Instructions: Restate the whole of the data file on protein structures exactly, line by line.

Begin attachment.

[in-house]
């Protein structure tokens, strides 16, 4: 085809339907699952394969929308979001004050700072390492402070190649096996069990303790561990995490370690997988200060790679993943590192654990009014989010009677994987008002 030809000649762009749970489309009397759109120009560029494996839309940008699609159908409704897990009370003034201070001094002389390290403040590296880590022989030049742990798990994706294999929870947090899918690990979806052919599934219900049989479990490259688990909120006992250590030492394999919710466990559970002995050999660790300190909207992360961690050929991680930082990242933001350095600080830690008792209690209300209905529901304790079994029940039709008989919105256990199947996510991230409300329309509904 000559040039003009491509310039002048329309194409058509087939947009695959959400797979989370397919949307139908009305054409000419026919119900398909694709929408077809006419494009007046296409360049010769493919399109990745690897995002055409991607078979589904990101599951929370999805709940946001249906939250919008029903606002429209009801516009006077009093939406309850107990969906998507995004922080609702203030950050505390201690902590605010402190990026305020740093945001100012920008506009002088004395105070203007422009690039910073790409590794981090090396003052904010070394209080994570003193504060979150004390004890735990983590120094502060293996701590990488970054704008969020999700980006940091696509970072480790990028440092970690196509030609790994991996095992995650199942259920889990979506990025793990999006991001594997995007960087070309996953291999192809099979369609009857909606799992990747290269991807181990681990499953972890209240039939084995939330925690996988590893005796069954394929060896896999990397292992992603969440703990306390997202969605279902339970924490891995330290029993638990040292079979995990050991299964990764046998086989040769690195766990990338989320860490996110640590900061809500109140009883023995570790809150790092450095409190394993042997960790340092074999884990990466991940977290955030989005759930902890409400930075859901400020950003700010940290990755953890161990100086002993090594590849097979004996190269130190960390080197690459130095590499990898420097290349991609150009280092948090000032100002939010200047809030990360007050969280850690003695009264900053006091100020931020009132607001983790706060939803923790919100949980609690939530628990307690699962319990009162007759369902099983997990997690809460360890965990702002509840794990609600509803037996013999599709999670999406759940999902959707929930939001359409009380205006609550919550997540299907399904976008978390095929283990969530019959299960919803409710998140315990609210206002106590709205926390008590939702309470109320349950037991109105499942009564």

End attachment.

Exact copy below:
[in-house]
């Protein structure tokens, strides 16, 4: 085809339907699952394969929308979001004050700072390492402070190649096996069990303790561990995490370690997988200060790679993943590192654990009014989010009677994987008002 030809000649762009749970489309009397759109120009560029494996839309940008699609159908409704897990009370003034201070001094002389390290403040590296880590022989030049742990798990994706294999929870947090899918690990979806052919599934219900049989479990490259688990909120006992250590030492394999919710466990559970002995050999660790300190909207992360961690050929991680930082990242933001350095600080830690008792209690209300209905529901304790079994029940039709008989919105256990199947996510991230409300329309509904 000559040039003009491509310039002048329309194409058509087939947009695959959400797979989370397919949307139908009305054409000419026919119900398909694709929408077809006419494009007046296409360049010769493919399109990745690897995002055409991607078979589904990101599951929370999805709940946001249906939250919008029903606002429209009801516009006077009093939406309850107990969906998507995004922080609702203030950050505390201690902590605010402190990026305020740093945001100012920008506009002088004395105070203007422009690039910073790409590794981090090396003052904010070394209080994570003193504060979150004390004890735990983590120094502060293996701590990488970054704008969020999700980006940091696509970072480790990028440092970690196509030609790994991996095992995650199942259920889990979506990025793990999006991001594997995007960087070309996953291999192809099979369609009857909606799992990747290269991807181990681990499953972890209240039939084995939330925690996988590893005796069954394929060896896999990397292992992603969440703990306390997202969605279902339970924490891995330290029993638990040292079979995990050991299964990764046998086989040769690195766990990338989320860490996110640590900061809500109140009883023995570790809150790092450095409190394993042997960790340092074999884990990466991940977290955030989005759930902890409400930075859901400020950003700010940290990755953890161990100086002993090594590849097979004996190269130190960390080197690459130095590499990898420097290349991609150009280092948090000032100002939010200047809030990360007050969280850690003695009264900053006091100020931020009132607001983790706060939803923790919100949980609690939530628990307690699962319990009162007759369902099983997990997690809460360890965990702002509840794990609600509803037996013999599709999670999406759940999902959707929930939001359409009380205006609550919550997540299907399904976008978390095929283990969530019959299960919803409710998140315990609210206002106590709205926390008590939702309470109320349950037991109105499942009564």